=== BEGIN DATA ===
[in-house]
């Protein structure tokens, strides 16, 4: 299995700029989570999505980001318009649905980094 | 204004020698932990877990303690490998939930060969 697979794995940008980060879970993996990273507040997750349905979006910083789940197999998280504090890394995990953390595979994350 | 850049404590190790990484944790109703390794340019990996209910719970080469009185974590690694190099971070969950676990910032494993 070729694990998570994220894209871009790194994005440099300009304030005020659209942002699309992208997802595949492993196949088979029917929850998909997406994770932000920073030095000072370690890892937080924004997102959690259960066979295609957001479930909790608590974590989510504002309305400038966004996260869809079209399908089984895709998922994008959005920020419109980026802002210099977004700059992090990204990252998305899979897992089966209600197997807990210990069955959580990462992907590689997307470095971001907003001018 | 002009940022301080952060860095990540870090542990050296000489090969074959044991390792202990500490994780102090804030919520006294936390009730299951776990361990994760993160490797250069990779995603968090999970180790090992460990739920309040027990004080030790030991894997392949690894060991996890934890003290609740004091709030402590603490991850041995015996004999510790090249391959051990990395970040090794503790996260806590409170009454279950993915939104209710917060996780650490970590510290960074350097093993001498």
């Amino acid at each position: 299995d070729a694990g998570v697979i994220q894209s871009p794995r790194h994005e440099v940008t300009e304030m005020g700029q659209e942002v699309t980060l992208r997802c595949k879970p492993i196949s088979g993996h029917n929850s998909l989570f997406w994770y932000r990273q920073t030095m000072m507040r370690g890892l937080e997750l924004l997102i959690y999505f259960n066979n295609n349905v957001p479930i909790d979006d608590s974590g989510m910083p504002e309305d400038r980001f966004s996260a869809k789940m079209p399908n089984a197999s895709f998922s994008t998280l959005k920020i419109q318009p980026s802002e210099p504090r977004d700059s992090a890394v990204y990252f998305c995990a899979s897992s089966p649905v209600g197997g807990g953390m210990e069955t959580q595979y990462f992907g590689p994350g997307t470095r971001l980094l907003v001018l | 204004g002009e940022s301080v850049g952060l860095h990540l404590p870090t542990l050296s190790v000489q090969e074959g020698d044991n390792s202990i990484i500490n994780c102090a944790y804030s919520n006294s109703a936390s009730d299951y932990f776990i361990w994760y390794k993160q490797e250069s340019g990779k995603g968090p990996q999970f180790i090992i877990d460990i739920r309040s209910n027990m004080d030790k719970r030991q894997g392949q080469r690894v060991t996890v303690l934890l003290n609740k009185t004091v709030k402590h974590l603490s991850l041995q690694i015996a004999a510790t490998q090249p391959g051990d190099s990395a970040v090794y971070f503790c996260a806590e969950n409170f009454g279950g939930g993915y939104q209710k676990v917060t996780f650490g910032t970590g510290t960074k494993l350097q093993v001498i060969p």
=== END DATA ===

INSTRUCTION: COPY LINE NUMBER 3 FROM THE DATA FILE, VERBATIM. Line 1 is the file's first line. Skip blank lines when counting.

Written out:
């Amino acid at each position: 299995d070729a694990g998570v697979i994220q894209s871009p794995r790194h994005e440099v940008t300009e304030m005020g700029q659209e942002v699309t980060l992208r997802c595949k879970p492993i196949s088979g993996h029917n929850s998909l989570f997406w994770y932000r990273q920073t030095m000072m507040r370690g890892l937080e997750l924004l997102i959690y999505f259960n066979n295609n349905v957001p479930i909790d979006d608590s974590g989510m910083p504002e309305d400038r980001f966004s996260a869809k789940m079209p399908n089984a197999s895709f998922s994008t998280l959005k920020i419109q318009p980026s802002e210099p504090r977004d700059s992090a890394v990204y990252f998305c995990a899979s897992s089966p649905v209600g197997g807990g953390m210990e069955t959580q595979y990462f992907g590689p994350g997307t470095r971001l980094l907003v001018l | 204004g002009e940022s301080v850049g952060l860095h990540l404590p870090t542990l050296s190790v000489q090969e074959g020698d044991n390792s202990i990484i500490n994780c102090a944790y804030s919520n006294s109703a936390s009730d299951y932990f776990i361990w994760y390794k993160q490797e250069s340019g990779k995603g968090p990996q999970f180790i090992i877990d460990i739920r309040s209910n027990m004080d030790k719970r030991q894997g392949q080469r690894v060991t996890v303690l934890l003290n609740k009185t004091v709030k402590h974590l603490s991850l041995q690694i015996a004999a510790t490998q090249p391959g051990d190099s990395a970040v090794y971070f503790c996260a806590e969950n409170f009454g279950g939930g993915y939104q209710k676990v917060t996780f650490g910032t970590g510290t960074k494993l350097q093993v001498i060969p």